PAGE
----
cover image Einstein’s Masterwork: 1915 and the General Theory of Relativity

Einstein’s Masterwork: 1915 and the General Theory of Relativity

John Gribbin. Pegasus, $27.95 (240p) ISBN 978-1-68177-212-7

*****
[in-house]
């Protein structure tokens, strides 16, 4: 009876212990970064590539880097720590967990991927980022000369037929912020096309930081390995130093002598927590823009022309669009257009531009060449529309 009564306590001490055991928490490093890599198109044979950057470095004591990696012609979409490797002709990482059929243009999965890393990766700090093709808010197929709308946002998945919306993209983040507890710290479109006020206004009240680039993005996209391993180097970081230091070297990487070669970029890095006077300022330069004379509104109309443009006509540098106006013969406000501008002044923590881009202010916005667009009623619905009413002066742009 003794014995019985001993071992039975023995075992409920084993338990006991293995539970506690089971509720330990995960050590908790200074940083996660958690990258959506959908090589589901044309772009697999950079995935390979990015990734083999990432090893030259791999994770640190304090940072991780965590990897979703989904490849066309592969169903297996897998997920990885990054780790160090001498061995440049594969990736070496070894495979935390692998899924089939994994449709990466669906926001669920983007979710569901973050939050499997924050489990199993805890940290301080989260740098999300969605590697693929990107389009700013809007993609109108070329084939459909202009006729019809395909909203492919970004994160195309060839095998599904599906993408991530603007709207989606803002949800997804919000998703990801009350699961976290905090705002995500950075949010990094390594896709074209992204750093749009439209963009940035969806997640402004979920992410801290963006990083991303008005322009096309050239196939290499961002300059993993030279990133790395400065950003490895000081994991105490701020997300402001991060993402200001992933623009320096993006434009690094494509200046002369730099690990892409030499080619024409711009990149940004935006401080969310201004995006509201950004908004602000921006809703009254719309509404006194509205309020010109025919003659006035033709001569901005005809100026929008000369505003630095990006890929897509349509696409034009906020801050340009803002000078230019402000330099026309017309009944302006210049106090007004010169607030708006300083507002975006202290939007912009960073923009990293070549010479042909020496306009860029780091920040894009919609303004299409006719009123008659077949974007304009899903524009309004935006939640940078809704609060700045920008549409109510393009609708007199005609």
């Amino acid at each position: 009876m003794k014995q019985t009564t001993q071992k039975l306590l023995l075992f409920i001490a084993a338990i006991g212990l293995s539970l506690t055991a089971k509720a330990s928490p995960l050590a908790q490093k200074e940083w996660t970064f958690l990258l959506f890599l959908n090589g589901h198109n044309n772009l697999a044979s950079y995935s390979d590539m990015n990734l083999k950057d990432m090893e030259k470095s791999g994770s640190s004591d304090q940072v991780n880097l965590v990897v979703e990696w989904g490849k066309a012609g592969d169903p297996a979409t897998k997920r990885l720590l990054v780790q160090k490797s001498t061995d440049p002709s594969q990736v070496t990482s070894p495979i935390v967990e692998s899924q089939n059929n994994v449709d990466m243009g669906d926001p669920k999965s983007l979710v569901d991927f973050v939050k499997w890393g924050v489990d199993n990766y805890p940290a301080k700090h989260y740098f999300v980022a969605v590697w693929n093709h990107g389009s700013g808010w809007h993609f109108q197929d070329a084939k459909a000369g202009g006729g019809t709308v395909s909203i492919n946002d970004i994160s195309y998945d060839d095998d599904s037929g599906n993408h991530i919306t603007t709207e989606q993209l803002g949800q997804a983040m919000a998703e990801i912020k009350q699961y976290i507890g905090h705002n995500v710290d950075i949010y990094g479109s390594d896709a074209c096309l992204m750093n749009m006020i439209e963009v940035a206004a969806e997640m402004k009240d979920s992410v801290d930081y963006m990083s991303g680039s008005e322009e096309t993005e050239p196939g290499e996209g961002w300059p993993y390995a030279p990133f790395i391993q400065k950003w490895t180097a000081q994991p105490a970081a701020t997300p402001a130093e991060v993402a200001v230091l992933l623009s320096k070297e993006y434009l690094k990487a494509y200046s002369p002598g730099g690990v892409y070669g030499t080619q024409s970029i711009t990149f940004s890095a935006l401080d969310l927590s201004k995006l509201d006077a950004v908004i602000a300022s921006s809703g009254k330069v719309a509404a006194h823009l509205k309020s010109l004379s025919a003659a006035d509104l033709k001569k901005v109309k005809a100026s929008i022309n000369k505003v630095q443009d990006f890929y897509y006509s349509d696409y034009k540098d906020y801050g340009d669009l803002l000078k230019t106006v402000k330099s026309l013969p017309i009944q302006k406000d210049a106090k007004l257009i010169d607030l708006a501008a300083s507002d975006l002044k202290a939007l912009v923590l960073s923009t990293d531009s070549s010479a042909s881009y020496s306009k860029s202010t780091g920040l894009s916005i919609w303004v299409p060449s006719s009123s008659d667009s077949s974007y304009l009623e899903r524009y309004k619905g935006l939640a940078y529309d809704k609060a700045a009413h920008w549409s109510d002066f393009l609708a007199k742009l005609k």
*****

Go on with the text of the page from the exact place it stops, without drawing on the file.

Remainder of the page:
Contrary to widespread belief that 1905 was Einstein’s most important year, British astrophysicist and science writer Gribbin (13.8: The Quest to Find the True Age of the Universe and the Theory of Everything) posits that 1915, the year that Einstein published his general theory of relativity, holds much more historical and scientific importance. Leading up to this argument, Gribbin describes Einstein’s life, mingling personal events with his work, and successfully humanizing the iconic image of the scientist, describing him more as “a cross between God and Harpo Marx.” Gribbin tells the sad fate of Einstein’s first marriage from both sides and describes Einstein’s social interactions within the wider international physics world. Einstein’s work might not have been recognized as revolutionary if not for the support of respected scientists such as Max Planck and Einstein’s old friend Marcel Grossmann. Despite Gribbin’s claim, he devotes the book’s longest chapter to the excitement surrounding the special theory of relativity in 1905. When Gribbin finally arrives at 1915, instead of making the case that it was Einstein’s true annus mirabilis, he points out that those who came before Einstein laid the groundwork for the idea of a curvature of space-time. The book’s primary virtue is Gribbin’s clear explanations of Einstein’s theories, which can be understood by those lacking an extensive background in math or science. Illus. (Sept.)